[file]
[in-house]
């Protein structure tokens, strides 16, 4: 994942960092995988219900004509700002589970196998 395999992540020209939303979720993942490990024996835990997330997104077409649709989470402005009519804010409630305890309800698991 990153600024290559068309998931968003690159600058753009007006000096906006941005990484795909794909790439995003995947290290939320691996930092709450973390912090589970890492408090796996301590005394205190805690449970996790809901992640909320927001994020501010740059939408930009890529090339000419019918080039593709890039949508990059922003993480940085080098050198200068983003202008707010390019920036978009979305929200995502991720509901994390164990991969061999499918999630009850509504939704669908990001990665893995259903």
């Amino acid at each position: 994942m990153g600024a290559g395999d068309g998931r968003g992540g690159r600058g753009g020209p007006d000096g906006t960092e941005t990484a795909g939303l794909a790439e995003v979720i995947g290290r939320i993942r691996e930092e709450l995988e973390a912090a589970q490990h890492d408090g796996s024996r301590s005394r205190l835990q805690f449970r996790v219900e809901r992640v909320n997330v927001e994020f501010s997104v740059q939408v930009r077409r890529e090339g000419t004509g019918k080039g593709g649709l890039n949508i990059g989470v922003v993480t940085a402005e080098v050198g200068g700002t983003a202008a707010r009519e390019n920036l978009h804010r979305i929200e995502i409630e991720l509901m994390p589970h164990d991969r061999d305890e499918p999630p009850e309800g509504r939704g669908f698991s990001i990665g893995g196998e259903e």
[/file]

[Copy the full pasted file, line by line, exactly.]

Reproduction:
[in-house]
């Protein structure tokens, strides 16, 4: 994942960092995988219900004509700002589970196998 395999992540020209939303979720993942490990024996835990997330997104077409649709989470402005009519804010409630305890309800698991 990153600024290559068309998931968003690159600058753009007006000096906006941005990484795909794909790439995003995947290290939320691996930092709450973390912090589970890492408090796996301590005394205190805690449970996790809901992640909320927001994020501010740059939408930009890529090339000419019918080039593709890039949508990059922003993480940085080098050198200068983003202008707010390019920036978009979305929200995502991720509901994390164990991969061999499918999630009850509504939704669908990001990665893995259903």
């Amino acid at each position: 994942m990153g600024a290559g395999d068309g998931r968003g992540g690159r600058g753009g020209p007006d000096g906006t960092e941005t990484a795909g939303l794909a790439e995003v979720i995947g290290r939320i993942r691996e930092e709450l995988e973390a912090a589970q490990h890492d408090g796996s024996r301590s005394r205190l835990q805690f449970r996790v219900e809901r992640v909320n997330v927001e994020f501010s997104v740059q939408v930009r077409r890529e090339g000419t004509g019918k080039g593709g649709l890039n949508i990059g989470v922003v993480t940085a402005e080098v050198g200068g700002t983003a202008a707010r009519e390019n920036l978009h804010r979305i929200e995502i409630e991720l509901m994390p589970h164990d991969r061999d305890e499918p999630p009850e309800g509504r939704g669908f698991s990001i990665g893995g196998e259903e």